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Behaviors of Parents Could Have Spread COVID


COVID is a virus that has been spreading all over the country for a few years. The virus and its subsequential effects caused many people to die. COVID-19 also caused a lot of parents to be less attentive and more irresponsible than usual.

COVID: Be in the Know

Parents should make sure they are aware of the latest news. Don’t assume that someone else will talk about an outbreak, or that one’s children will tell their parents about it. Also, don’t assume that other people’s children will tell their parents about an outbreak either.

If people suspect their child has been infected with COVID, it’s important that you do not go to work or leave the house. COVID is spread through direct human contact, so even if their child doesn’t seem sick at first and says they feel fine, they could still be spreading the virus to others in their community. If this happens, it will be nearly impossible for officials to fully contain and track the virus.

Parents Can’t Remember

Some people have reported being infected by a family member who was unaware of their infection status at the time of transmission.

There are many ways that COVID can spread from person to person, but these instances show how easy it can be for one person’s actions (or lack thereof) to put an entire household at risk of contracting this virus.

Some parents claim that their child may have been infected by someone else and not them. They may be trying to protect their child from the stigma of being infected.

Recent COVID Study

COVIDA recent study shows that some parents lied about their children having contracted COVID-19. Nor did some follow quarantine or testing guidelines. These behaviors could have led to the spread of the virus.

Researchers gathered data from both the United States and the United Kingdom for this study. Over 1.1 million individuals in the U.S. lost their lives due to COVID-19 complications. The World Health Organization states that 6.8 million died worldwide. Furthermore, the U.S. reported over 103 million cases with 758 million COVID infections worldwide.

In December 2021, JAMA Network Open sent out a survey about the pandemic. It was answered by 580 parents with youth under the age of 18 in the household. The survey showed that parents chose to hide the fact their children had COVID-19 “to exercise personal freedom as a parent.” They also stated they wanted their children to return to “a normal life.”

Several shared they had been dishonest about their youth’s vaccination status and allowed them to participate in activities. A few cited that they did not want their child to miss school with a few saying they didn’t want to miss work because of it.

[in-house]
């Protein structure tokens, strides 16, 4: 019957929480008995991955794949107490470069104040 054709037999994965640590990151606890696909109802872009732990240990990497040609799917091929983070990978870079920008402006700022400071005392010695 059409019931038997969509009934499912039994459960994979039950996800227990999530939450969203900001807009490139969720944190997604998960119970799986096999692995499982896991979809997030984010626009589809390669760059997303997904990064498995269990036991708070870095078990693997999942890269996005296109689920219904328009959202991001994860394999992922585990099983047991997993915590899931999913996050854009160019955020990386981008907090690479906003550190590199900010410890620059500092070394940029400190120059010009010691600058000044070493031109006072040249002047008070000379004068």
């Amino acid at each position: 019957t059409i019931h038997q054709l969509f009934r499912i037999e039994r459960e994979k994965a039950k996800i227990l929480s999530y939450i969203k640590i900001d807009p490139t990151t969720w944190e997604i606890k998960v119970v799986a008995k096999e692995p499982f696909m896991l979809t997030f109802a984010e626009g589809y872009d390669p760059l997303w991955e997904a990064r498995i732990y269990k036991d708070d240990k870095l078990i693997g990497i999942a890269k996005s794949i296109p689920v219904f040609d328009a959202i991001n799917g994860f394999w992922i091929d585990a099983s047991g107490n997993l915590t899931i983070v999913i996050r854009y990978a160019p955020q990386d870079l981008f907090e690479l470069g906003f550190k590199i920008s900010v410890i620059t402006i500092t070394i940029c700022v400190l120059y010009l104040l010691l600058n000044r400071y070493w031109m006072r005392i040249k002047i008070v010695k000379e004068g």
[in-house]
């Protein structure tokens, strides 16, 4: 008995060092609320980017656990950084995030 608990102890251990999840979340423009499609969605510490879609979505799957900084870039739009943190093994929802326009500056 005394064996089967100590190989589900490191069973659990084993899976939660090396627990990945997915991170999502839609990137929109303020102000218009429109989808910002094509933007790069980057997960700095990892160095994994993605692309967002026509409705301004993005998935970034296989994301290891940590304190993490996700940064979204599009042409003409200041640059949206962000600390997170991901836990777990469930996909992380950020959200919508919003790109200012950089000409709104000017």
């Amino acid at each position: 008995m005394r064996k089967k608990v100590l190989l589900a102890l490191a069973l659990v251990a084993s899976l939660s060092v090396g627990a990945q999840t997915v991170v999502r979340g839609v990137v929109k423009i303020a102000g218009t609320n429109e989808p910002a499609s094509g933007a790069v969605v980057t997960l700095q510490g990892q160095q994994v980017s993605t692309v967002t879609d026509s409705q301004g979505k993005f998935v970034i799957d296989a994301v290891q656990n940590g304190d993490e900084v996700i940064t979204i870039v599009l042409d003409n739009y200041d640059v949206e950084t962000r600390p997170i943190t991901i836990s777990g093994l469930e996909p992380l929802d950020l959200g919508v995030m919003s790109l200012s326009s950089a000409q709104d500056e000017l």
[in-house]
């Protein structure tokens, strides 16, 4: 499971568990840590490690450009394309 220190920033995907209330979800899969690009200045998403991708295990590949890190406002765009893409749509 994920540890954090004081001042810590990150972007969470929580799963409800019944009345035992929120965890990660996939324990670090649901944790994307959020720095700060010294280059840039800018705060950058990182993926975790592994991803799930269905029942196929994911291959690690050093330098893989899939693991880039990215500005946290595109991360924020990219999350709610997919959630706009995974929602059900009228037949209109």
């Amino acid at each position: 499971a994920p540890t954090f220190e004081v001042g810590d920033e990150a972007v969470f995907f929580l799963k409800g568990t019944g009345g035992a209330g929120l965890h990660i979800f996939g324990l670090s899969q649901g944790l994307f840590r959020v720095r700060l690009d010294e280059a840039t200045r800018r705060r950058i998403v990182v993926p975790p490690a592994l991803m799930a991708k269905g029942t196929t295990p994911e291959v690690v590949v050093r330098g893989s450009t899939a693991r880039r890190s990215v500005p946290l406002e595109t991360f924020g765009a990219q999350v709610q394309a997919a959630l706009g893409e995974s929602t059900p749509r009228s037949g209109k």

What the COVID Study Showed

The pandemic took a lot out of everyone. It also “created tremendous stress for all of us, but especially for parents,” said Andrea Gurmankin Levy, a professor of psychology at Middlesex Community College in Connecticut and one of the lead authors of the report.

While some of the parents’ behaviors are concerning and serious, it shows they had a real concern over the lack of resources available to them. Gurmankin Levy added, “We need to do a better job of providing support mechanisms like paid sick leave for family illness so that parents don’t feel like their only options are to be dishonest about their child having COVID-19 or having their child break quarantine rules.”

Helpful Advice

This is a reminder to be careful with one’s own health, as well as that of their child, in the days after an outbreak of a new disease.

People should wash their hands often. Avoid crowds, since there are more germs in them than you would think.

Don’t share food with others or let them eat from one’s plate (or cup). This can pass on any infections they may have picked up while they were out and about.

Hopefully, this information will help people make better decisions about their kids’ health and safety in the future. Remember that it’s always better to be safe than sorry, so if people see any signs of COVID or any other virus, get checked out right away.

By Sheena Robertson


The Washington Post: Some parents misled others about their kids’ covid status, study finds
StudyFInds: COVID parenting lies: Over 1 in 4 have misled others about their child’s health
The University of Utah: 1 in 4 parents lied about their kids’ COVID-19 status

Top and Featured Image by Sgt. 1st Class Jeff Troth Courtesy of U.S. Army Garrison Casey‘s Flickr Page – Creative Commons License
Inset Image Courtesy of hp light‘s Flickr Page – Cr


Cathrine Osborne, DM

Infectious Disease Physician

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